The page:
As for your question, yes, all my alters (alternate personalities, dissociatives as you refer to them) no longer survive as separate selves. My alters have merged within me to create one complete woman with a variety of interests. This happened slowly, over a few years time, through integration of my fragmented selves. As an adult there was no further reason for me to actively dissociate. I matured to handle adult issues and no longer needed, nor required, my past, childlike coping mechanisms in order to survive with alter help.

Wishing you all my best!


Filed in Karen's Answers | No responses yet

Karen answers Hollie

Richard Baer on Sep 18th 2012

Comment by Hollie on 21 May 2012 at 11:06 am

Hi Karen,

Hope your well. I have just finished reading Switching Time and lets say that if I hadn’t had college and had to cook and clean, and parent I would never have put it down. I have started writing the script and lets just say I am finding it really difficult to imagine it but I do have a couple of questions that have searched for the answers in the book and I don’t think that they are in there.

How long did each session become and in the end once you had integrated all the alters?

How did you feel once you realized that you weren’t actually living your days, others were?

The lack of sleep, how did that bother you? I know personally that I love sleep and I wouldn’t have handled life knowing that when I thought I was asleep I was actually driving around.

Last one, where did Holdon drive at night?

You are in my thoughts constantly.

Kind regards,


Dear Hollie,

It’s nice to hear from you! I am doing well and continuing my work in writing the sequel to my story. So much has happened since the book came out and it’s my desire to encourage hope for what comes after integration and years of therapy. I’m glad you finished reading my story and I’ll do my best to answer your questions.

How long did each session become and in the end once you had integrated all the alters?

My sessions were usually either 30 or 45 minutes, but on occasion could last nearly one and a half hours. It continued that way even after all my alters were integrated. My therapy lasted eighteen years. Dr. Baer and I met once a week and spoke by phone 2 to 3 times per week for about 15 to 30 minutes. My therapy was intense, exhausting and appeared never ending. But in the end both Dr. Baer and I learned enough to help me heal and to live a productive life. I’m truly blessed.

How did you feel once you realized that you weren’t actually living your days, others were?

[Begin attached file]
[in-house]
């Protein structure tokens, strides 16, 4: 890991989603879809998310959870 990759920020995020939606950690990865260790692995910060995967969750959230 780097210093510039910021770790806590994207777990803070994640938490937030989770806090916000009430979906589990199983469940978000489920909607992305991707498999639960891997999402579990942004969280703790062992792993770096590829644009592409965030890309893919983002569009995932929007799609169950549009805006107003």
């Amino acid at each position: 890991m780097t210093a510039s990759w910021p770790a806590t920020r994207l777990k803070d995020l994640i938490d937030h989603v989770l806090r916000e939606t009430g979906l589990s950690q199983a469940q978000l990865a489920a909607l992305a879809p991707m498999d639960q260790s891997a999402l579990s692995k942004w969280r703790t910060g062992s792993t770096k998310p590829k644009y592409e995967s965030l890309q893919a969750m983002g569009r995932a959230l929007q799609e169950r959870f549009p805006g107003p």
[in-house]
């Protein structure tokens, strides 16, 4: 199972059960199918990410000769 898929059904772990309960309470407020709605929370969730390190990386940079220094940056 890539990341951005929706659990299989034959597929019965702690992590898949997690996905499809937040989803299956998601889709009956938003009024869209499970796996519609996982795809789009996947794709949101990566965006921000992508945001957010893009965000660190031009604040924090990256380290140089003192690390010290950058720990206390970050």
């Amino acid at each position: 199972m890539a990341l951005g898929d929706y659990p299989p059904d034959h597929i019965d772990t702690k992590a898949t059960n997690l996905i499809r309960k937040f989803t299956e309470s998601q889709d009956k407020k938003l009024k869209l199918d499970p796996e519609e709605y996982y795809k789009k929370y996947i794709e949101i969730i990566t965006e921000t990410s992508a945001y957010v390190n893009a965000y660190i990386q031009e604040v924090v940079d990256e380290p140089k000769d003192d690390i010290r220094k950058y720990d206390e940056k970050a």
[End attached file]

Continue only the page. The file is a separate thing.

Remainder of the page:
How did I feel? Exhausted and overwhelmed with anxiety at first, but after things settled down a bit and after learning the reasons my life felt chaotic, I came to understand the reasons behind my distress. There is nothing worse than spending an entire day doing things and not know what it was you had done. At night my alters filled in my thoughts and I was given a story about my day, rich with the events but void of feelings. I felt as if I never lived and this saddened me terribly.  For example, in my artwork and drawings, I never could claim them because I was void of the experience my alter Jensen had when doing the actual work. Realistically, the artwork was drawn with my physical hands, but not with my present mind. After each alter accomplished integration, I felt a sense of calm knowing I did take part in all these things, just in pieces.

The lack of sleep, how did that bother you? I know personally that I love sleep and I wouldn’t have handled life knowing that when I thought I was asleep I was actually driving around.  Where did Holdon drive at night?

I know what you mean. I was definitely sleep deprived for many years, more so when my alters were active. The lack of sleep bothered me, but I didn’t realize I lacked sleep at the time.  My body knew, but I did not. Let me explain. When I would go to sleep at night, my alter Holdon and a few other alters would rise to complete tasks left undone from my day. Holdon would drive to put his mind at ease; he did his best thinking during the quiet peacefulness he found in driving with no interruptions during the dark of night, with no visual distractions or noise coming from my children.  Later, Katherine would rise and clean the house so that when I awoke the dishes were done, children’s lunches packed, and their clothes set out.  It would be a great asset to wake today and have a clean house!

I may joke about missing those times, but it was actually frightening. Can you imagine waking and not knowing what you had done all night, after not knowing what you had done all day? I was a mess! Once Dr. Baer discovered Holdon’s driving during the night, I paid attention to the odometer in my car, and made a point of recording the mileage when I parked and once again when I started the car the next day. There were days that nearly 200 miles were unaccounted for, as well as an empty gas tank. I assume Holdon simply drove the highways without any particular destination. The purpose of Holdon’s drives was simply to be himself and do something he loved to do…drive.

I hope these answers are helpful and please keep in touch! Wishing you all my best!


Filed in Karen's Answers | No responses yet